The eurozone depression is now officially worse than the Great Depression of the 1930s. What does that mean in concrete terms? One way of looking at it, courtesy of the British economist Simon Wren-Lewis, is in terms of the output gap. That's how much economic activity could be happening, but isn't, due to austerity and hard money. Here's a chart Wren-Lewis made, looking at the situation by country:
Most people have heard that Greece and Spain are in dire straits. But even places like France, the Netherlands, and Austria are suffering a significant output gap. Heck, even Germany is down about 1 percent.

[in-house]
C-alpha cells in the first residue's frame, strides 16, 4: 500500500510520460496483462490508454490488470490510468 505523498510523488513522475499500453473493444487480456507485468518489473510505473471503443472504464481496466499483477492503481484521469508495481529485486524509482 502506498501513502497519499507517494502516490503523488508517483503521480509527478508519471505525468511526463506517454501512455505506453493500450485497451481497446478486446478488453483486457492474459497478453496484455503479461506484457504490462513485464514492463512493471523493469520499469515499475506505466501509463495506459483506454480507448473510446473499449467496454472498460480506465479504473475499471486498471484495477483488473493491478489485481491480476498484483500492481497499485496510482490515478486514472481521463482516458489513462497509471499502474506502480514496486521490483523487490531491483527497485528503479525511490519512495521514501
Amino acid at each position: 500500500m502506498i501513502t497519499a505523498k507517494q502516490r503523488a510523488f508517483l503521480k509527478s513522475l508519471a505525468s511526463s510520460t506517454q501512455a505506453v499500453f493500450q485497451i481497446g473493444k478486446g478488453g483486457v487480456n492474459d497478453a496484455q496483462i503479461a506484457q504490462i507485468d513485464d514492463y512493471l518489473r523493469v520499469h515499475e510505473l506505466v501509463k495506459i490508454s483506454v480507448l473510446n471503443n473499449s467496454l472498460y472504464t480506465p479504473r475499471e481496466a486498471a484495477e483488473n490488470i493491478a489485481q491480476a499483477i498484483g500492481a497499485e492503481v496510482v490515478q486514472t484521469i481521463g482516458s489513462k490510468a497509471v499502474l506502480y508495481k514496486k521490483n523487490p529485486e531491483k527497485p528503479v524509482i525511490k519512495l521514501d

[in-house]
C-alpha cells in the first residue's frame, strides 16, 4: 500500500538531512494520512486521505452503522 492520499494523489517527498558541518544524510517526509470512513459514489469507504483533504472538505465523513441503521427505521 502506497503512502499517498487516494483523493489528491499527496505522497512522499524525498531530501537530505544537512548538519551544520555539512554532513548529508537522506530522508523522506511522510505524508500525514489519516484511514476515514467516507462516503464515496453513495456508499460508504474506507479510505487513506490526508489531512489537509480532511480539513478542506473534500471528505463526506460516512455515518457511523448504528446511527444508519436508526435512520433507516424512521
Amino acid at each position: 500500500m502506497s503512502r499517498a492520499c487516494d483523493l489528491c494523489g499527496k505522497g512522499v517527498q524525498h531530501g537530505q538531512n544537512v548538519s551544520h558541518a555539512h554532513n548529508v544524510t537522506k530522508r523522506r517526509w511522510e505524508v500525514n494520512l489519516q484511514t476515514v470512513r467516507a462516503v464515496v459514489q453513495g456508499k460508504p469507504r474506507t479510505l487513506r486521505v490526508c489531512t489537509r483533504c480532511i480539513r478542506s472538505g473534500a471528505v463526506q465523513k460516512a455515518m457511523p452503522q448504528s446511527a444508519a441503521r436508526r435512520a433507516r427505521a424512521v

The overall output gap across the eurozone is calculated here as about 3 percent. Let's be conservative and say that 2 percent is closer to the true number. According to the IMF, the adjusted GDP of the Eurozone is $16.8 trillion. Two percent of that, rounding down, is $300 billion.
So the Eurozone isn't actually lighting more than $300 billion on fire – it's worse than that. The output gap represents jobs, goods, and services literally canceled out of existence for no reason. At least if you piled up $300 billion and torched it, you could keep people warm for a few minutes.